David Baazov has a new career. The Amaya founder and former CEO and chairman, who resigned from the board last year as accusations of insider trading threatened to bury him, has formed a new company, installing himself as chairman of the board.
Ahaka Capital is a “global multi-sector private equity firm” which was incorporated last summer, according to Canada’s La Presse. Baazov has been listed as chairman since January.
Ahaka, according to its website, “invests in exceptional businesses and entrepreneurs at all stages of development.”
“We support each of our portfolio companies in business development, financing, M&A, and strategy,” it reads. “Our founders started and ran companies that are now collectively worth over $5 billion.”
Onwards and Upwards
Baazov presided over the highly-leveraged $4.9 billion takeover of PokerStars by Amaya, transforming the relatively unknown Canadian software provider into one of the biggest remote gambling companies in the world.
At the beginning of 2016, he announced his intention to acquire the enlarged company and take it private.
But shortly after, he was charged, by the Quebec securities regulator, AMF, with five counts of insider trading. These included accusations that he had attempted to manipulate Amaya stock and had shared privileged information with a close circle of friends and family, allowing the group to profit from illegal stock market trades.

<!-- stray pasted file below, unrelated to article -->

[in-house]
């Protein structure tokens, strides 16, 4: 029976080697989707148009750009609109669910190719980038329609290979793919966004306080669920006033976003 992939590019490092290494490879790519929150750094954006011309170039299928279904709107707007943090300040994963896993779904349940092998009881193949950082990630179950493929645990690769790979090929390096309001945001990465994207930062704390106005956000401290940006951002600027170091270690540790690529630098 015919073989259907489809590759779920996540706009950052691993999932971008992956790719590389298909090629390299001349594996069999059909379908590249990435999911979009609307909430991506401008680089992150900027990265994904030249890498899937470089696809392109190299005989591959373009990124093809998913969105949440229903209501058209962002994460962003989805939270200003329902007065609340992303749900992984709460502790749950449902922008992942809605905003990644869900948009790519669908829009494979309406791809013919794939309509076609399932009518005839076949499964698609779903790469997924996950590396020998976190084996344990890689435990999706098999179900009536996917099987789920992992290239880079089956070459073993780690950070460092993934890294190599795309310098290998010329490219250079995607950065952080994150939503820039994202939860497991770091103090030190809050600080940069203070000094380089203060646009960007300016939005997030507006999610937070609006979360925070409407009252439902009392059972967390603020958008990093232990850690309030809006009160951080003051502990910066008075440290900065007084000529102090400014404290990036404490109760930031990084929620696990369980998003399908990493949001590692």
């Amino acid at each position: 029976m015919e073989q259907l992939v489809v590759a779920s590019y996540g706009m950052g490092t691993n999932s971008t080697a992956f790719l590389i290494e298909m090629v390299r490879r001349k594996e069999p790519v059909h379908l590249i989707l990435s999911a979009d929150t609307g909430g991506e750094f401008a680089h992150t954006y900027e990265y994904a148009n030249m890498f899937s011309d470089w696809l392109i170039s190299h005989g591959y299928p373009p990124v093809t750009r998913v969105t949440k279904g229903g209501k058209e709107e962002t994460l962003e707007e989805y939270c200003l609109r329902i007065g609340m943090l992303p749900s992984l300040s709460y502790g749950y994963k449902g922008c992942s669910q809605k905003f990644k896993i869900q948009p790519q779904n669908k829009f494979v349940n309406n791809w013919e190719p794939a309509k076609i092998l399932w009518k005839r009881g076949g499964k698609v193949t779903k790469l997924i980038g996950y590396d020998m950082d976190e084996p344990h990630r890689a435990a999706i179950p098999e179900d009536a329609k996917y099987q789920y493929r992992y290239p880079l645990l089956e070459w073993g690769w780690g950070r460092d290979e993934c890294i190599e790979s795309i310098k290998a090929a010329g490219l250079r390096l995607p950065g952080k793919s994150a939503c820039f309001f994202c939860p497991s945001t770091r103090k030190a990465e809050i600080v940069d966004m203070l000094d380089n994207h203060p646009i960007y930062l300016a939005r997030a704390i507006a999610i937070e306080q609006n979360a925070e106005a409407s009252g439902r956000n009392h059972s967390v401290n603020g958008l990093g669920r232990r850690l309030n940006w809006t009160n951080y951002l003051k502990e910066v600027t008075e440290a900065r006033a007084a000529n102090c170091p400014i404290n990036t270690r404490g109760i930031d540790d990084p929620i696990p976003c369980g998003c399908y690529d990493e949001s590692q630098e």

Baazov pressed forward regardless with his bid for the Amaya but ultimately threw in the towel in December, saying the shareholders’ asking price was too high.
Last month, Amaya announced it had refinanced its debt to free up spare cash. One of the conditions of this, imposed by “certain lenders,” was that the company would not be sold to Baazov in the future.
Sells Amaya Stock, Invests in Bomb Detection Technology
Earlier this month, Baazov announced via a press release that he was cashing in almost $100 million-worth of Amaya stock “for investment purposes,” likely related to his new venture. Post-sale, he remains Amaya’s largest individual shareholder.
Baazov’s partner in the new company, Jake Malczewski, previously a lawyer specializing in international tax and M&A at KPMG, announced on his LinkedIn page around the time Baazov sold the Amaya shares that he had invested in New York-based UVEye.
UVEye’s primary product is an inspection device for detecting vehicle modifications or anomalies that may pose a security threat, for use in the military and the fight against terrorism.
Baazov is due to stand trial for insider trading in November. He has pleaded not guilty.